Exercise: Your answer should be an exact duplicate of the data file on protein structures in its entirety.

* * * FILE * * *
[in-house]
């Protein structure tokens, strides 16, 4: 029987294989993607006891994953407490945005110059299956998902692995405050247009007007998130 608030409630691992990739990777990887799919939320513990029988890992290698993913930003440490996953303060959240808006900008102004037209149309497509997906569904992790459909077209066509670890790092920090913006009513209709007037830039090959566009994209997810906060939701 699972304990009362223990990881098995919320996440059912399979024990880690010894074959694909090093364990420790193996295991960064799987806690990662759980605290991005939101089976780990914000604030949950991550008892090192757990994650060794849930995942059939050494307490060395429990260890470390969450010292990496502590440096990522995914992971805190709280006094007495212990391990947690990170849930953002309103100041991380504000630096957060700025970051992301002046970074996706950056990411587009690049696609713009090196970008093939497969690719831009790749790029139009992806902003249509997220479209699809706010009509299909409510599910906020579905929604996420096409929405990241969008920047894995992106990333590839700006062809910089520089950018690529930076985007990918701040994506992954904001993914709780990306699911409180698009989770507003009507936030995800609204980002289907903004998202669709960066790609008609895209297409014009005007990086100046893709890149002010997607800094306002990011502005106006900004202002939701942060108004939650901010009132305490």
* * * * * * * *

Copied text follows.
[in-house]
């Protein structure tokens, strides 16, 4: 029987294989993607006891994953407490945005110059299956998902692995405050247009007007998130 608030409630691992990739990777990887799919939320513990029988890992290698993913930003440490996953303060959240808006900008102004037209149309497509997906569904992790459909077209066509670890790092920090913006009513209709007037830039090959566009994209997810906060939701 699972304990009362223990990881098995919320996440059912399979024990880690010894074959694909090093364990420790193996295991960064799987806690990662759980605290991005939101089976780990914000604030949950991550008892090192757990994650060794849930995942059939050494307490060395429990260890470390969450010292990496502590440096990522995914992971805190709280006094007495212990391990947690990170849930953002309103100041991380504000630096957060700025970051992301002046970074996706950056990411587009690049696609713009090196970008093939497969690719831009790749790029139009992806902003249509997220479209699809706010009509299909409510599910906020579905929604996420096409929405990241969008920047894995992106990333590839700006062809910089520089950018690529930076985007990918701040994506992954904001993914709780990306699911409180698009989770507003009507936030995800609204980002289907903004998202669709960066790609008609895209297409014009005007990086100046893709890149002010997607800094306002990011502005106006900004202002939701942060108004939650901010009132305490």